where EW(x) denotes the variation in domain wall energy as a function of position due to the presence of pinning potentials. A dimensionless version of equation (2) can be written
where et = ET/μ0A2NMs2, ew = EW/μ0A2NMs2, and h = H/NAMs. The domain wall sits at a local minimum in total energy:
where hp = −1/2 dew/dx is the pinning field. The domain wall is stationary when h = hp + (L−2x), i.e., when the applied field equals the sum of the pinning field and the demagnetizing field. If the pinning field is known, then the position of the wall can be calculated (see Pike et al. [2001a] for details). The partial hysteresis loops that make up FORC diagrams can be modeled starting at positive saturation and calculating the domain wall position reached for a given reversal field, Ha. The progress of the wall is then tracked as the field, Hb, is ramped back to positive saturation.
The form of the pinning field used in this study was the same as that used by Pike et al. [2001a]. A pinning function was generated by dividing the particle into 100,000 discrete points along its length. The pinning function was then generated using
where the index i refers to each of the discrete points in the pinning function (0 ≤ i < 100,000), ξ is a correlation parameter that links the pinning field at each point to the value of the preceding point, R is randomly selected from a normal distribution with mean zero and variance 1, and Ω defines the amplitude of the pinning field. The pinning field for i = 0 was arbitrarily fixed at zero. After generation of a pinning function for the particle, 100 individual FORCs were calculated. To minimize the effect of Barkhausen noise on the simulated FORCs, the pinning field was regenerated 200 times and the resulting FORCs averaged.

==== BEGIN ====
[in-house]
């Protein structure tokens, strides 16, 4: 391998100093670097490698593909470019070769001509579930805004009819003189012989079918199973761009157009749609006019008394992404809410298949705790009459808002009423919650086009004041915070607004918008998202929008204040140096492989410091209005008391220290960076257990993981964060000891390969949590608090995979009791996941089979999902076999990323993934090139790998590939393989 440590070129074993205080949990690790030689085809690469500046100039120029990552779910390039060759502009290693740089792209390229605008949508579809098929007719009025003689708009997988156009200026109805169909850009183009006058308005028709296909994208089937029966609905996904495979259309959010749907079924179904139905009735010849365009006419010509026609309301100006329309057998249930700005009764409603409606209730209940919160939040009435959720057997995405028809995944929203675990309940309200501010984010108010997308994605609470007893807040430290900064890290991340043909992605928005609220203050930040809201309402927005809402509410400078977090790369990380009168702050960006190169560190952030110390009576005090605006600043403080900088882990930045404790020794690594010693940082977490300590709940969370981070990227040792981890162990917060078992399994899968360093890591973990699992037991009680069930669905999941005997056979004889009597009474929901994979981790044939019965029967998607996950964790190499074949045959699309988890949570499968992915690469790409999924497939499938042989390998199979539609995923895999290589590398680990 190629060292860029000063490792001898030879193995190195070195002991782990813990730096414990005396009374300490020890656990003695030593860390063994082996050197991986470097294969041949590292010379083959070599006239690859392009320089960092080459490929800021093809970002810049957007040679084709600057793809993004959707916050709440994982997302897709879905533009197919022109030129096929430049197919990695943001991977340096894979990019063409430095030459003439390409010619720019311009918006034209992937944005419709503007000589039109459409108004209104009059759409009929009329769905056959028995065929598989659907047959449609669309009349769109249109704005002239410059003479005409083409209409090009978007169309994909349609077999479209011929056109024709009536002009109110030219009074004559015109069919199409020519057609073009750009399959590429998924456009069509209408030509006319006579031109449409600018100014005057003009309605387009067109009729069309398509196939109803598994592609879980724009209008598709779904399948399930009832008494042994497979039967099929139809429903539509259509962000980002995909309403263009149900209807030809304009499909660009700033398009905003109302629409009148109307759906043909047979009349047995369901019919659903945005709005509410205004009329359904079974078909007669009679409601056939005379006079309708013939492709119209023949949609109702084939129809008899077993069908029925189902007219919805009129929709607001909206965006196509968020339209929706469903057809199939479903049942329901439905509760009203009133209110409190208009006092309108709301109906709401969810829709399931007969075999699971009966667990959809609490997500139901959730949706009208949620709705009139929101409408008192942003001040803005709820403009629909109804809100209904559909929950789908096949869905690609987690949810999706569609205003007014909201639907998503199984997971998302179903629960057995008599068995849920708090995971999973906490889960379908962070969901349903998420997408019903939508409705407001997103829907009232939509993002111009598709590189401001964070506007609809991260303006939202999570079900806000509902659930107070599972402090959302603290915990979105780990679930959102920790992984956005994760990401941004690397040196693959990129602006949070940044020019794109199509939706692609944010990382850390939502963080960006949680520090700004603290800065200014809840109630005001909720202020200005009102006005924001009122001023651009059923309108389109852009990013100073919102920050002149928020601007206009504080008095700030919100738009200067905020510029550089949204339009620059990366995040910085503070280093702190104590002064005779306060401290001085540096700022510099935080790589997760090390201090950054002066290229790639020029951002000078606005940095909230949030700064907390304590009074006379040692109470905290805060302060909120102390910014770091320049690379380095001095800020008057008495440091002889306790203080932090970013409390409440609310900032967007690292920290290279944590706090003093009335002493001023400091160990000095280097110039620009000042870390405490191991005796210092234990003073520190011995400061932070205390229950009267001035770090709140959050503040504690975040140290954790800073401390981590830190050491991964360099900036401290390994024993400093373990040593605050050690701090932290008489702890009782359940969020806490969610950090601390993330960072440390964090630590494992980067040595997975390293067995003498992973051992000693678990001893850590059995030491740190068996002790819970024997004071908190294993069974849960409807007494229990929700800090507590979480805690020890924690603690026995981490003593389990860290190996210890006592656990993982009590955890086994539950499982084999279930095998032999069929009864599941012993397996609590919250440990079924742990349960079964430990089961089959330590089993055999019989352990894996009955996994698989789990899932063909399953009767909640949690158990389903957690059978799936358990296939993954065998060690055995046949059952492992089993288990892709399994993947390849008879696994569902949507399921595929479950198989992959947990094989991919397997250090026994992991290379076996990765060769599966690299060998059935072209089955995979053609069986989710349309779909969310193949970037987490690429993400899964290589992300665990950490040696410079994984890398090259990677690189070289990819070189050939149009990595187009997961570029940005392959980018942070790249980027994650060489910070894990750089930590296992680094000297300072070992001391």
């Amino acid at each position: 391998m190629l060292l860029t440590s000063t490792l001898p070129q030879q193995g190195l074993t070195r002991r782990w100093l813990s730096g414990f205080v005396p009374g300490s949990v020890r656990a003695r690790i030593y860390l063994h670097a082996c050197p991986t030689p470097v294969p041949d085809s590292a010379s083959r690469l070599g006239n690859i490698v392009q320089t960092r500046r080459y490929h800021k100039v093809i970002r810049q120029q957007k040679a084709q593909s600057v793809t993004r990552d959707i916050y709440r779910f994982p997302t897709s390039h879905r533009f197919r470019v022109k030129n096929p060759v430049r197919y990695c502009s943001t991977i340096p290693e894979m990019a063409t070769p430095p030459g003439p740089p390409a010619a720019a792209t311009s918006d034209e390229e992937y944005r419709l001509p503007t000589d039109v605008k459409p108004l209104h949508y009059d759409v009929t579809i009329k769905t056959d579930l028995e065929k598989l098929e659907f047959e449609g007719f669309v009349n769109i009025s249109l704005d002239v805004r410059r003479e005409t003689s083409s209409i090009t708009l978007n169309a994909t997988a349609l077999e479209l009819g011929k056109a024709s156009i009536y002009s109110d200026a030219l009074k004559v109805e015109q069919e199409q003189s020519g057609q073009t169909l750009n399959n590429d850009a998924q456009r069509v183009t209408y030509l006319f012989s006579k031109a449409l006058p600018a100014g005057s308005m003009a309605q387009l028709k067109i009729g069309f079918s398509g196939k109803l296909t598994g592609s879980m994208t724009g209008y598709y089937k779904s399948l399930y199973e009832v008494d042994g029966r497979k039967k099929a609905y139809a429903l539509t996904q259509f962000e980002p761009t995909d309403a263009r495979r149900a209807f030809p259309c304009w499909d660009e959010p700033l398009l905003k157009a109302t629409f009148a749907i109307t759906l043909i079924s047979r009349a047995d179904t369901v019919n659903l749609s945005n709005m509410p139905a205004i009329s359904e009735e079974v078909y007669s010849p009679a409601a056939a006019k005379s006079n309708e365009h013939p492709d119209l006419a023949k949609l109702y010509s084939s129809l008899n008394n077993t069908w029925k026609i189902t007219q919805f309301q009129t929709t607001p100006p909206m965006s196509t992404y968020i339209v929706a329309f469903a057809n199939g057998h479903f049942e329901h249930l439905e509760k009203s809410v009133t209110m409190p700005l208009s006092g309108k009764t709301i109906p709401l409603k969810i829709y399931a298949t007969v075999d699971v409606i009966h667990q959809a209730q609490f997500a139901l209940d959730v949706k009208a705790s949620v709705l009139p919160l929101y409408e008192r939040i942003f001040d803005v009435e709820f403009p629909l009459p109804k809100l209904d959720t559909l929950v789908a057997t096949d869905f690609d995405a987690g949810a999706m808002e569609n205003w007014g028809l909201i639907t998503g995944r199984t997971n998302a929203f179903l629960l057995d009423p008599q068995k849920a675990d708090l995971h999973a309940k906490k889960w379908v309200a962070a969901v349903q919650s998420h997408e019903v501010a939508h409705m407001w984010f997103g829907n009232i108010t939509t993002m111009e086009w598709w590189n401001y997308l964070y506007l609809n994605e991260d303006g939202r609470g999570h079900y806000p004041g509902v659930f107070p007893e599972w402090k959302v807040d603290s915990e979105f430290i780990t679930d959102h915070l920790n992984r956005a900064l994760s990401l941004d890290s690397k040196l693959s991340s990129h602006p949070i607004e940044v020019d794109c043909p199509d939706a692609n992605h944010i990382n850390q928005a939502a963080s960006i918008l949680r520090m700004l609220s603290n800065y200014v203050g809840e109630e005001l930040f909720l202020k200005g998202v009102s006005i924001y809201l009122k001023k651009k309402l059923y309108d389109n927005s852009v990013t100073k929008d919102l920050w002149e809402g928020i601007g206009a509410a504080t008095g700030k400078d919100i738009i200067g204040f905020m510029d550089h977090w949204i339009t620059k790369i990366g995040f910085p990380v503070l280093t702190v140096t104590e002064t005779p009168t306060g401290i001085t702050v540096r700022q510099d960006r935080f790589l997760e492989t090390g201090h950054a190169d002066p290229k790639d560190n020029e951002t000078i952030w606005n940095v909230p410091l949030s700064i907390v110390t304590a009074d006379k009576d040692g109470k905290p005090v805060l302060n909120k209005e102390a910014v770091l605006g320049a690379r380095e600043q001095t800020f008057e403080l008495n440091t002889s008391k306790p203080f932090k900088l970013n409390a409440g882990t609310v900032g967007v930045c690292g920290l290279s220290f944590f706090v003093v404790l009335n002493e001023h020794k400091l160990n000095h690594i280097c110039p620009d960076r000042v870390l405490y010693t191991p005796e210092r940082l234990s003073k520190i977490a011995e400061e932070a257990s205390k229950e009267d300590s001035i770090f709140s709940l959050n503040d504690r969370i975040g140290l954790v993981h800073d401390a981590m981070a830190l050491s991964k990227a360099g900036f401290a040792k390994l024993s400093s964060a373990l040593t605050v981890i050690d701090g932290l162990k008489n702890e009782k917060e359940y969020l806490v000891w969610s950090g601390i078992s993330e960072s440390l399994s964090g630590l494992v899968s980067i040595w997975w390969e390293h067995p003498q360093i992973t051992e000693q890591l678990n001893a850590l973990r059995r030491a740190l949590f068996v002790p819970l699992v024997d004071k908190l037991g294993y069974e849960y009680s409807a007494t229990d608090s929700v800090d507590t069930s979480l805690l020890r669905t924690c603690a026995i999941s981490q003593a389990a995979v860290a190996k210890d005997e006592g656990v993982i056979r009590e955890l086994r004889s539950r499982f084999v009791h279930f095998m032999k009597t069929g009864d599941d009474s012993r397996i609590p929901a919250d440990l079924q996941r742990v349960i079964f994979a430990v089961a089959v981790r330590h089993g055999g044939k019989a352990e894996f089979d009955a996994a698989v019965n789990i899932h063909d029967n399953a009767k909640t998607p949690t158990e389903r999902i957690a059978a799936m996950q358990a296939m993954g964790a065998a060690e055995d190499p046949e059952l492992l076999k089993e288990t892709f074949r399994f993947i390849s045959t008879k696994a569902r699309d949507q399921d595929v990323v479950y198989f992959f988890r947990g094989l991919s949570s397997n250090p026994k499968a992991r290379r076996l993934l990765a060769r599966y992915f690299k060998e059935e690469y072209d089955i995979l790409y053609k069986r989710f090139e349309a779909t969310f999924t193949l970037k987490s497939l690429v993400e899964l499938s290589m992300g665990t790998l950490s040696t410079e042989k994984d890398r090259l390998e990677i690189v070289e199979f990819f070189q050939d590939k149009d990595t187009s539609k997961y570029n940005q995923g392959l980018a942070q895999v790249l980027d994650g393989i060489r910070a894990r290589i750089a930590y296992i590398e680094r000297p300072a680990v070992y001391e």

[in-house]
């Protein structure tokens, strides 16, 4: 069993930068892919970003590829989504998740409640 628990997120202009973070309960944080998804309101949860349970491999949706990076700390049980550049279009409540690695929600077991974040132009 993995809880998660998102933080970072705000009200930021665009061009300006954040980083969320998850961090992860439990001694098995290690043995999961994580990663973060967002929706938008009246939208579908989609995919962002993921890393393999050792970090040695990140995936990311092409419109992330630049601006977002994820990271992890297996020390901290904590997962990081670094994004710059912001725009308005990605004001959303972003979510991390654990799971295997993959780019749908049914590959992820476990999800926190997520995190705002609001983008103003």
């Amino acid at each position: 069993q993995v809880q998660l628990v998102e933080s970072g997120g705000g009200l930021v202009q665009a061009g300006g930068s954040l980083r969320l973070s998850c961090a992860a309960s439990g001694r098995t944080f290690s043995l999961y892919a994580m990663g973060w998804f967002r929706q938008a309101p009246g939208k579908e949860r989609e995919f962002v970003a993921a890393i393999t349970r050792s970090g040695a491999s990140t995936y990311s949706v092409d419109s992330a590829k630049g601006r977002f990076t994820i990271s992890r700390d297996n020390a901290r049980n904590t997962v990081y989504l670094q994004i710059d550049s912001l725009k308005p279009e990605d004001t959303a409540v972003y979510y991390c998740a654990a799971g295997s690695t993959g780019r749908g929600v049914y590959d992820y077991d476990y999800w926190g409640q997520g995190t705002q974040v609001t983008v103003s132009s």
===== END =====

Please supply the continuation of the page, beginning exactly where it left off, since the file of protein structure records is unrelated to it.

The FORC diagram obtained for L = 1, Ω = 0.1 and ξ = 0.01 is shown in Figure 10a, which simply reproduces the original result of Pike et al. [2001a]. The FORC distribution has a well-defined and narrow coercivity distribution that is spread symmetrically along ±Hu due to the demagnetizing field. Two key features of the experimental FORC diagrams (Figures 1 and 2) are not reproduced by the Pike et al. [2001a] model, however. The model distribution has a “cigar” shape rather than a crescent shape, and the intensity of the FORC distribution is evenly spread throughout the cigar, rather than being maximum at Hu = 0 and tailing off toward the tips. The curvature of the FORC distribution can be obtained by modifying the nature of the pinning function. To obtain larger values of Hc at the tips of the distribution (i.e., when ∣Hu∣ is large), it is necessary to increase the amplitude of the pinning field as the sample approaches saturation (i.e., when the domain wall approaches the edges of the particle). An example pinning function and the resulting FORC diagram obtained after multiplying equation (5) by an amplification factor of [1 + 3(x − 0.5)2] is shown in Figure 10b. The cigar is now transformed to a “banana”, but still lacks the appropriate variation in intensity from the center to the tips. This intensity variation can be obtained by relaxing the assumption that the demagnetizing factor N is constant. The effect of increasing the demagnetizing field slightly as the sample approaches saturation, by adding an additional contribution of −5(x − 0.5)3 to the original demagnetizing field of (1 − 2x) (keeping the amplitude of the pinning field constant), is shown in Figure 10b. The distribution of intensity within the cigar now corresponds more closely to the experimental results. The effects of simultaneously increasing both the amplitude of the pinning and demagnetizing fields as the sample approaches saturation is shown in Figure 10d. The simulated and experimental FORC diagrams are compared in more detail in Figure 11 and agree well.